parenchymal fibrosis -X ray reports reads as under--
Lung volumes are decreased.The cardiac size is enlarged with CT of 0.61.
An area of likely parenchymal fibrosis is identified overlying the expected region of the right middle lobe. no evidence of pleural effusion.
Subpleural nodule within the anterior aspect of right upper lobe 4 mm identified in CT which is not visible on plain radiograph.
Please help- what does it mean-
a)parenchymal fibrosis is identified overlying
b)Cardiac size increased with CT 0.61.
Do I need further investigations?
Adult growth hormones are at critical low range.
Fibrosis refers to a thickening and scarring of normal connective tissue. It can occur because of inflammation or injury. The fibrous tissue replaces normal tissue. The important issue is whether it is localized (usually not a problem) or widespread in one’s lungs indicating a disease state.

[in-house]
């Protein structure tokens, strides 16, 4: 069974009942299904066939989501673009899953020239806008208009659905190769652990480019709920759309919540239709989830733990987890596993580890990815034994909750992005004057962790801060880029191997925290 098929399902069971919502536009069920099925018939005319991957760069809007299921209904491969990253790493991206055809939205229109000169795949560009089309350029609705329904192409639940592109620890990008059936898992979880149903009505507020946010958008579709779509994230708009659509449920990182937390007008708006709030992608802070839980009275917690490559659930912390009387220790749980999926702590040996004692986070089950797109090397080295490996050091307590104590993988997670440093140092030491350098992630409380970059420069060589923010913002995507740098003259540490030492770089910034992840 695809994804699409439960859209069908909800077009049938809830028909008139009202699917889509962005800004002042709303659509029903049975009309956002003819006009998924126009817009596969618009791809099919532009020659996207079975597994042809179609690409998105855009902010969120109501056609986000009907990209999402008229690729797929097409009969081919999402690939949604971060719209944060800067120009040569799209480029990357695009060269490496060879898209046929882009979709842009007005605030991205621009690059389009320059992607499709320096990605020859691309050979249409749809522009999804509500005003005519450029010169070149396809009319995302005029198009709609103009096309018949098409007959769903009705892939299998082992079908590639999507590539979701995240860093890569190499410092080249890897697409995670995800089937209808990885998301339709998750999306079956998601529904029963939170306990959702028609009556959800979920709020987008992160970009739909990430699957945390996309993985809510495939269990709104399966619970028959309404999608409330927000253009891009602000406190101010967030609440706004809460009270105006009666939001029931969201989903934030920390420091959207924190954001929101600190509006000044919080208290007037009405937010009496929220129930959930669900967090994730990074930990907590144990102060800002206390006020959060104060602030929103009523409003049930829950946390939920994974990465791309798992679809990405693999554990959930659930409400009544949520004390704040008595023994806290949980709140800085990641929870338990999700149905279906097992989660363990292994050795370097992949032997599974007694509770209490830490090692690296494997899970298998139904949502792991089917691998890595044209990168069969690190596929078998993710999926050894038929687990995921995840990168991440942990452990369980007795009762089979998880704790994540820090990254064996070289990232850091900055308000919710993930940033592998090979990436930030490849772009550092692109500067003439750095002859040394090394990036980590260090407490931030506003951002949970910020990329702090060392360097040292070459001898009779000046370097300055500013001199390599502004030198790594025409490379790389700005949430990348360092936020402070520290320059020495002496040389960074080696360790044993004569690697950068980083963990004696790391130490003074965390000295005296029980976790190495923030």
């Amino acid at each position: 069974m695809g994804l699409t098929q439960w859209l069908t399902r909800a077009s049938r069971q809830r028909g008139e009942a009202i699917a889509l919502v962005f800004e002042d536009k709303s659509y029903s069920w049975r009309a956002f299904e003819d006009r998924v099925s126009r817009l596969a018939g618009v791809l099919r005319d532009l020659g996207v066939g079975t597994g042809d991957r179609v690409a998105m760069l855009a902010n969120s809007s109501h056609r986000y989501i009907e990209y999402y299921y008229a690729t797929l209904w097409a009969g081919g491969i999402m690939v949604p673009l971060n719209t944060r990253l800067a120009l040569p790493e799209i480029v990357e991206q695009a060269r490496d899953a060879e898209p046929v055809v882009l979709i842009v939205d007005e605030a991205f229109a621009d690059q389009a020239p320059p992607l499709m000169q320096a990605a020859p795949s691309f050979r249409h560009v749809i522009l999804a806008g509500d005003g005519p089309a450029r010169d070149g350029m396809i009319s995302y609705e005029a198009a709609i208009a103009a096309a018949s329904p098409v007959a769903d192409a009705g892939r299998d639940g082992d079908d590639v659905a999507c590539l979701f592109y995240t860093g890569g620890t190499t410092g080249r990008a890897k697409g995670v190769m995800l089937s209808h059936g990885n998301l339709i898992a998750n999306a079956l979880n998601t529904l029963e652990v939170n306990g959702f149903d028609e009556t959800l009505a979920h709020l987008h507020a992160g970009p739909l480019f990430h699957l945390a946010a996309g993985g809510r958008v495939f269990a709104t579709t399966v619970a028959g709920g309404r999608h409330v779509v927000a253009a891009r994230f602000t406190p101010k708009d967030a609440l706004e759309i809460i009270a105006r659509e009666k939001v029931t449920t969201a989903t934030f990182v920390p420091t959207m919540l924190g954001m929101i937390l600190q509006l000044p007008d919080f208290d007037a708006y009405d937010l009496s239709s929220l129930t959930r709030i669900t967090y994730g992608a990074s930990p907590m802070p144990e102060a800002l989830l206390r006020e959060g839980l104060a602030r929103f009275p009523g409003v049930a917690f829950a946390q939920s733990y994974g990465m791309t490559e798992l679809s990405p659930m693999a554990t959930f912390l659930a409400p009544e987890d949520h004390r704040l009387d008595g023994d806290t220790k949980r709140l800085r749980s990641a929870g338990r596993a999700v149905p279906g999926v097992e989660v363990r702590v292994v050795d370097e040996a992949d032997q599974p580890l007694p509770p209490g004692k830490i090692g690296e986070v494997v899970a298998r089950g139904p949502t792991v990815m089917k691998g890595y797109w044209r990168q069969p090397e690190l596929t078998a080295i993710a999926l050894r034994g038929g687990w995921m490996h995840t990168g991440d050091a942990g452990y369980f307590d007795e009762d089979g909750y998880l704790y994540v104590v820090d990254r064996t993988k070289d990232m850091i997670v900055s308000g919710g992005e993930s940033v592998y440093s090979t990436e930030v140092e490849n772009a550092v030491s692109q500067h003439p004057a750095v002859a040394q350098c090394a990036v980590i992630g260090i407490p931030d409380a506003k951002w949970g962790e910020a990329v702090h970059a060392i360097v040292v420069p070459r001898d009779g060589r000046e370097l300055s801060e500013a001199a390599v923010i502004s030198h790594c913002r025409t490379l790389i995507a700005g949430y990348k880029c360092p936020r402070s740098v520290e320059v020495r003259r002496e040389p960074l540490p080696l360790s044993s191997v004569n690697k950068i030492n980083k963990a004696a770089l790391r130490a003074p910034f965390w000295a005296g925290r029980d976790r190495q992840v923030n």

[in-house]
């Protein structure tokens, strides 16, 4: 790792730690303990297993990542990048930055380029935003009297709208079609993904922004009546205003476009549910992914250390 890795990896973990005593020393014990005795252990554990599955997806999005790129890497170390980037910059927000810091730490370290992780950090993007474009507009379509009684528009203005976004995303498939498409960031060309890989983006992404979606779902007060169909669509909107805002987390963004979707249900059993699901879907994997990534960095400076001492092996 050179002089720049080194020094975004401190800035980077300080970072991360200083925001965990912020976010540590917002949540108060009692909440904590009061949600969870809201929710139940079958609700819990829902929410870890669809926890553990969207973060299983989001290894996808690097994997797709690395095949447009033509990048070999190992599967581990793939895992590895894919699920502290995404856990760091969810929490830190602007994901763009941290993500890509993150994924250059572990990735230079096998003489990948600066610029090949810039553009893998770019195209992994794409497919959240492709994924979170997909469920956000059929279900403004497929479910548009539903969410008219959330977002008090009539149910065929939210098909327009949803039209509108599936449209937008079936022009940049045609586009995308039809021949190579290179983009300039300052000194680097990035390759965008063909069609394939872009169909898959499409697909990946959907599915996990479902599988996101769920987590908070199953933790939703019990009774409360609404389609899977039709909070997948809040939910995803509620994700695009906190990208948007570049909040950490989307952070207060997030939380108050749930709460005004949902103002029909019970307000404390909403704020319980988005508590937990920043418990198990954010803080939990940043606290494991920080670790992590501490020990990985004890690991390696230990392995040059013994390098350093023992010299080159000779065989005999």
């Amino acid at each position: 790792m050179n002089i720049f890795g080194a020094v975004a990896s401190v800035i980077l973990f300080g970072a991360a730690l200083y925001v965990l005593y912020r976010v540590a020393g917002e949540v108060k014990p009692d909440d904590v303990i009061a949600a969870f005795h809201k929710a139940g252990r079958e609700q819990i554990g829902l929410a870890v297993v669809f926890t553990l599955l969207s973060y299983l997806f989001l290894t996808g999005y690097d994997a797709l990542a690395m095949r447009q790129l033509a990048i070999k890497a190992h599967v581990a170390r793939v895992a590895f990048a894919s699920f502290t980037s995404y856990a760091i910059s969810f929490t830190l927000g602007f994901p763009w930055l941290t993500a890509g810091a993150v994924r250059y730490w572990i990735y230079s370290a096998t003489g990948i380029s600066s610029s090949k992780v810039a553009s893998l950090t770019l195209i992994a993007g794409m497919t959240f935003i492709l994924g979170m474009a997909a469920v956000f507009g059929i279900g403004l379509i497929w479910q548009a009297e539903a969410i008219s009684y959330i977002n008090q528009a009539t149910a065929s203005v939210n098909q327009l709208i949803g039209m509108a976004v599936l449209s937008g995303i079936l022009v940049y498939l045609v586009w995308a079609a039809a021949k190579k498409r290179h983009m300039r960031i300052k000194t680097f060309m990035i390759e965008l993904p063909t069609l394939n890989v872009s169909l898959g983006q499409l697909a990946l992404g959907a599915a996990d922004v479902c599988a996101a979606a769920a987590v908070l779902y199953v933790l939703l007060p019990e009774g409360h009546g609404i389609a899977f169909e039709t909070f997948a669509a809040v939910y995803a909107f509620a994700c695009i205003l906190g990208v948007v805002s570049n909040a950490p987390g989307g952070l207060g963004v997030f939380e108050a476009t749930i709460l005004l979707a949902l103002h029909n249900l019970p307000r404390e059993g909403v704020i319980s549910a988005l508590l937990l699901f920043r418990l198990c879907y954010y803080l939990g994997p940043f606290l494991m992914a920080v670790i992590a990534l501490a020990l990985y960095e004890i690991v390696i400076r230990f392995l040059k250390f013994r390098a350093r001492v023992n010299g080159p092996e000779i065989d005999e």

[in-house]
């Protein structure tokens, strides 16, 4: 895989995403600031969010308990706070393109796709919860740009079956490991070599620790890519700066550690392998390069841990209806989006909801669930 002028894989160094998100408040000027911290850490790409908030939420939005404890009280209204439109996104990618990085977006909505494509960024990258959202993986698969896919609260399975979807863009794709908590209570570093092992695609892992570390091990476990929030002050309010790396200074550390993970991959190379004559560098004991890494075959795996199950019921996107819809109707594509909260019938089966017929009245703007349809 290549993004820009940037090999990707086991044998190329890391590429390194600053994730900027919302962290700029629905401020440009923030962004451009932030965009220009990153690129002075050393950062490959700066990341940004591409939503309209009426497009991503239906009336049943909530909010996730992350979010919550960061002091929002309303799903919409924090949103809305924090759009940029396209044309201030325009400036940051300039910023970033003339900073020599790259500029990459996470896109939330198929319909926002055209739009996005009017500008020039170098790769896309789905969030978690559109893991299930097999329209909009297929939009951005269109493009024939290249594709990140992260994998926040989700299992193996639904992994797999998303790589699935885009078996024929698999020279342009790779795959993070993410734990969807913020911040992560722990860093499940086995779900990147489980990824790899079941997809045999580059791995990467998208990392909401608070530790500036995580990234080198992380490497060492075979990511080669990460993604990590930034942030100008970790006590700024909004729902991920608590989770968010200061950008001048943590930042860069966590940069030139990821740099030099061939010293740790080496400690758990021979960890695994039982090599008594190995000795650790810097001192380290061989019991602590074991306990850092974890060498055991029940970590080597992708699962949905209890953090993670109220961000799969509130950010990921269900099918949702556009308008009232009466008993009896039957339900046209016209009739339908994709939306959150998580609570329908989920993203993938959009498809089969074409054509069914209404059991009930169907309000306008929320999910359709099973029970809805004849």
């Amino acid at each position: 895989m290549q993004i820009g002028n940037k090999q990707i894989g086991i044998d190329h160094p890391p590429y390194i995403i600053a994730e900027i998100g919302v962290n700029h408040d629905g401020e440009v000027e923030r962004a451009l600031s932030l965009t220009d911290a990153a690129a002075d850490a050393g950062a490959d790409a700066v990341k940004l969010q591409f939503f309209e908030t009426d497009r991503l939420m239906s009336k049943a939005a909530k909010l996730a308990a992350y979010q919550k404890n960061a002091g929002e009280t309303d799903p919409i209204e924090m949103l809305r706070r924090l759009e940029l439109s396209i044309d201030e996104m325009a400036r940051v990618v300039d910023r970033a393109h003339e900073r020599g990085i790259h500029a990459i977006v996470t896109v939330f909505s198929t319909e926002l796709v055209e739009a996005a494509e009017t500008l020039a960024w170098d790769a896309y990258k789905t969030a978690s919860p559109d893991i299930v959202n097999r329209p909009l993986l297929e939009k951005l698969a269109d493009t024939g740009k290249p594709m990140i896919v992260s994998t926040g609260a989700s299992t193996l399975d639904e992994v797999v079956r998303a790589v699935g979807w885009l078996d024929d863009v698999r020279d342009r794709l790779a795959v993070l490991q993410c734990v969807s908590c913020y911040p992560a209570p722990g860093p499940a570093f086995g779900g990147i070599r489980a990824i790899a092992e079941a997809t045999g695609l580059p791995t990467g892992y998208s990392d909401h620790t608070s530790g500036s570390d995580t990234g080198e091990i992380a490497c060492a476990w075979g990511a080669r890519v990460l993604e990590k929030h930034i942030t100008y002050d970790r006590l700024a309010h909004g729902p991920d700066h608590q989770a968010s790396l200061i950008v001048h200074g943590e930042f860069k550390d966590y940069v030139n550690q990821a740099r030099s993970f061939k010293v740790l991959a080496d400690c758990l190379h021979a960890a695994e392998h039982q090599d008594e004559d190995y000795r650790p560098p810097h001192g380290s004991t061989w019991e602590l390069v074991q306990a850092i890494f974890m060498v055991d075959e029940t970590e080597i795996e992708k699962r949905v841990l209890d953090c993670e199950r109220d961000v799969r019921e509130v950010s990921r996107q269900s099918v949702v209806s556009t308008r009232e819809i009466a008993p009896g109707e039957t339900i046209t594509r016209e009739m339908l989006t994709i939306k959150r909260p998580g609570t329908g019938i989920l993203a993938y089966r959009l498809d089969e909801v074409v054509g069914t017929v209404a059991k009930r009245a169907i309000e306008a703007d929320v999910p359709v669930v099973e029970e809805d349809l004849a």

Cardiac size increased with CT (cardio-thoracic) is the ratio of the horizontal width of the heart, on a plain chest X-ray to the width of the chest. The average ratio is 0.5. Values higher than this suggest enlargement of the heart and that is often a sign of heart failure. However, it is a crude measurement with a wide range of normal values. An increased ratio may be abnormal or normal in highly conditioned athletes. If there is anything else that suggests to you or your doctor that size may be abnormal the next two tests would be an EKG and/or an Echocardiogram.
You should discuss the “low range” growth hormone with your doctor. Depending on your height, compared to average height at your age (strongly influenced by the height of your parents), and your age, there might be an indication for growth hormone replacement.
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